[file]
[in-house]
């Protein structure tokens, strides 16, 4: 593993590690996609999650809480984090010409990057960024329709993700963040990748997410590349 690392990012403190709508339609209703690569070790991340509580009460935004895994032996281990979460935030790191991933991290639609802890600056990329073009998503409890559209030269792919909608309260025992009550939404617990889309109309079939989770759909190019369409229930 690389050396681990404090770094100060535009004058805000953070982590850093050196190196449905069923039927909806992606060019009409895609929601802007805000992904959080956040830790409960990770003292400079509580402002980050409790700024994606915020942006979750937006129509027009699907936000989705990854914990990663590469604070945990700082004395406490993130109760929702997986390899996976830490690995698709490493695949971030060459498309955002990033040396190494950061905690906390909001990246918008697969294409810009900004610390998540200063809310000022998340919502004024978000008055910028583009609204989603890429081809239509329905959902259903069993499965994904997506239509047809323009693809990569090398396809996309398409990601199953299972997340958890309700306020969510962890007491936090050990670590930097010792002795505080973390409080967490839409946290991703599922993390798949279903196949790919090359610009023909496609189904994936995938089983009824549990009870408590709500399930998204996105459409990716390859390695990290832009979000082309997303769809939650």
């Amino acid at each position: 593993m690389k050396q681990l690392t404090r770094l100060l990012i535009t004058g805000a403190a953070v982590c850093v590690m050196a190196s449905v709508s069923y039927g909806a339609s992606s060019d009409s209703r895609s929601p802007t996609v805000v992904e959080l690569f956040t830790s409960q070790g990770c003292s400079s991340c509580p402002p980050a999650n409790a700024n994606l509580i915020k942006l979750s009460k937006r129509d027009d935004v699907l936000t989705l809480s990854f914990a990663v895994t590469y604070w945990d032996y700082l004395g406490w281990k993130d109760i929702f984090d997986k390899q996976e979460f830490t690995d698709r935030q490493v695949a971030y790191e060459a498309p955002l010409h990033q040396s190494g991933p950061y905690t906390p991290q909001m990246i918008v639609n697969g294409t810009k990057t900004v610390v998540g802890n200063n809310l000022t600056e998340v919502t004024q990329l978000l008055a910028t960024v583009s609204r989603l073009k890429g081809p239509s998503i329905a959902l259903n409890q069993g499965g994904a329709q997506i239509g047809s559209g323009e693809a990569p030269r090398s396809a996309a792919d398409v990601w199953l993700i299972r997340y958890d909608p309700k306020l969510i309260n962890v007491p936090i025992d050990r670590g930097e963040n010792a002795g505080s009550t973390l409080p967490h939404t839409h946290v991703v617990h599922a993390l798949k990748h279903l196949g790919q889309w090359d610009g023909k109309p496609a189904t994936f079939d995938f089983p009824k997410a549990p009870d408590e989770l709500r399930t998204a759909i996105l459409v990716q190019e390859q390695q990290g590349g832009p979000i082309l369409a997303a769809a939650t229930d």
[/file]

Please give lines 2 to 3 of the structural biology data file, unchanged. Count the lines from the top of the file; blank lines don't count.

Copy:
């Protein structure tokens, strides 16, 4: 593993590690996609999650809480984090010409990057960024329709993700963040990748997410590349 690392990012403190709508339609209703690569070790991340509580009460935004895994032996281990979460935030790191991933991290639609802890600056990329073009998503409890559209030269792919909608309260025992009550939404617990889309109309079939989770759909190019369409229930 690389050396681990404090770094100060535009004058805000953070982590850093050196190196449905069923039927909806992606060019009409895609929601802007805000992904959080956040830790409960990770003292400079509580402002980050409790700024994606915020942006979750937006129509027009699907936000989705990854914990990663590469604070945990700082004395406490993130109760929702997986390899996976830490690995698709490493695949971030060459498309955002990033040396190494950061905690906390909001990246918008697969294409810009900004610390998540200063809310000022998340919502004024978000008055910028583009609204989603890429081809239509329905959902259903069993499965994904997506239509047809323009693809990569090398396809996309398409990601199953299972997340958890309700306020969510962890007491936090050990670590930097010792002795505080973390409080967490839409946290991703599922993390798949279903196949790919090359610009023909496609189904994936995938089983009824549990009870408590709500399930998204996105459409990716390859390695990290832009979000082309997303769809939650």
């Amino acid at each position: 593993m690389k050396q681990l690392t404090r770094l100060l990012i535009t004058g805000a403190a953070v982590c850093v590690m050196a190196s449905v709508s069923y039927g909806a339609s992606s060019d009409s209703r895609s929601p802007t996609v805000v992904e959080l690569f956040t830790s409960q070790g990770c003292s400079s991340c509580p402002p980050a999650n409790a700024n994606l509580i915020k942006l979750s009460k937006r129509d027009d935004v699907l936000t989705l809480s990854f914990a990663v895994t590469y604070w945990d032996y700082l004395g406490w281990k993130d109760i929702f984090d997986k390899q996976e979460f830490t690995d698709r935030q490493v695949a971030y790191e060459a498309p955002l010409h990033q040396s190494g991933p950061y905690t906390p991290q909001m990246i918008v639609n697969g294409t810009k990057t900004v610390v998540g802890n200063n809310l000022t600056e998340v919502t004024q990329l978000l008055a910028t960024v583009s609204r989603l073009k890429g081809p239509s998503i329905a959902l259903n409890q069993g499965g994904a329709q997506i239509g047809s559209g323009e693809a990569p030269r090398s396809a996309a792919d398409v990601w199953l993700i299972r997340y958890d909608p309700k306020l969510i309260n962890v007491p936090i025992d050990r670590g930097e963040n010792a002795g505080s009550t973390l409080p967490h939404t839409h946290v991703v617990h599922a993390l798949k990748h279903l196949g790919q889309w090359d610009g023909k109309p496609a189904t994936f079939d995938f089983p009824k997410a549990p009870d408590e989770l709500r399930t998204a759909i996105l459409v990716q190019e390859q390695q990290g590349g832009p979000i082309l369409a997303a769809a939650t229930d």